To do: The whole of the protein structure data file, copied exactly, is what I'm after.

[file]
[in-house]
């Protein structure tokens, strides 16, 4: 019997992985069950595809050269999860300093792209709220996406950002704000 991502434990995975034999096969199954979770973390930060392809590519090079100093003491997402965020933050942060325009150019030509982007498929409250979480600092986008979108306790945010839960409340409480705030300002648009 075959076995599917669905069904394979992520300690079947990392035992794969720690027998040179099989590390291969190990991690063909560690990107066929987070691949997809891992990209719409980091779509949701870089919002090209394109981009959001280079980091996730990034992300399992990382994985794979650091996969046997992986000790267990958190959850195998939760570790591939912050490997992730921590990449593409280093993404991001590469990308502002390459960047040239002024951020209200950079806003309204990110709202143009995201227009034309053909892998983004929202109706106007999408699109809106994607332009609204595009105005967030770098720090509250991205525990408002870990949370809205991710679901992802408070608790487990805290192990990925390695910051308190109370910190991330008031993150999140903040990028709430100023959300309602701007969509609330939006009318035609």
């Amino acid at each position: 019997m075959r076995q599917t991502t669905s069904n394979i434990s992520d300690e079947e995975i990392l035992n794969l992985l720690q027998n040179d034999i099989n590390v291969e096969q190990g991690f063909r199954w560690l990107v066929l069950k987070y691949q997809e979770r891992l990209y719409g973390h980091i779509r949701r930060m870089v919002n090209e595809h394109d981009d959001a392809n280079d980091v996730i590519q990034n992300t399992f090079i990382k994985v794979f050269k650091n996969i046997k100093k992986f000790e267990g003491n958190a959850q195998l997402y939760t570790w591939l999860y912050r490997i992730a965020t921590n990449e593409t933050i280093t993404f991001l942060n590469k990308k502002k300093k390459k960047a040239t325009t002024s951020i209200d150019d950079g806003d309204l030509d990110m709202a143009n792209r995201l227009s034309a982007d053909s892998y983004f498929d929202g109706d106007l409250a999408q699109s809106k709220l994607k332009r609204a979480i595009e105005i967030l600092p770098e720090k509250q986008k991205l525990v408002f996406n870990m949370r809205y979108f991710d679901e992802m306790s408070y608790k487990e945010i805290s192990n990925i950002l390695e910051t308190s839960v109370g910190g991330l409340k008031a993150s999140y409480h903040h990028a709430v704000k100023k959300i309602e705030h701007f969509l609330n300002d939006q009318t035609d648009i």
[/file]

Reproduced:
[in-house]
């Protein structure tokens, strides 16, 4: 019997992985069950595809050269999860300093792209709220996406950002704000 991502434990995975034999096969199954979770973390930060392809590519090079100093003491997402965020933050942060325009150019030509982007498929409250979480600092986008979108306790945010839960409340409480705030300002648009 075959076995599917669905069904394979992520300690079947990392035992794969720690027998040179099989590390291969190990991690063909560690990107066929987070691949997809891992990209719409980091779509949701870089919002090209394109981009959001280079980091996730990034992300399992990382994985794979650091996969046997992986000790267990958190959850195998939760570790591939912050490997992730921590990449593409280093993404991001590469990308502002390459960047040239002024951020209200950079806003309204990110709202143009995201227009034309053909892998983004929202109706106007999408699109809106994607332009609204595009105005967030770098720090509250991205525990408002870990949370809205991710679901992802408070608790487990805290192990990925390695910051308190109370910190991330008031993150999140903040990028709430100023959300309602701007969509609330939006009318035609």
């Amino acid at each position: 019997m075959r076995q599917t991502t669905s069904n394979i434990s992520d300690e079947e995975i990392l035992n794969l992985l720690q027998n040179d034999i099989n590390v291969e096969q190990g991690f063909r199954w560690l990107v066929l069950k987070y691949q997809e979770r891992l990209y719409g973390h980091i779509r949701r930060m870089v919002n090209e595809h394109d981009d959001a392809n280079d980091v996730i590519q990034n992300t399992f090079i990382k994985v794979f050269k650091n996969i046997k100093k992986f000790e267990g003491n958190a959850q195998l997402y939760t570790w591939l999860y912050r490997i992730a965020t921590n990449e593409t933050i280093t993404f991001l942060n590469k990308k502002k300093k390459k960047a040239t325009t002024s951020i209200d150019d950079g806003d309204l030509d990110m709202a143009n792209r995201l227009s034309a982007d053909s892998y983004f498929d929202g109706d106007l409250a999408q699109s809106k709220l994607k332009r609204a979480i595009e105005i967030l600092p770098e720090k509250q986008k991205l525990v408002f996406n870990m949370r809205y979108f991710d679901e992802m306790s408070y608790k487990e945010i805290s192990n990925i950002l390695e910051t308190s839960v109370g910190g991330l409340k008031a993150s999140y409480h903040h990028a709430v704000k100023k959300i309602e705030h701007f969509l609330n300002d939006q009318t035609d648009i």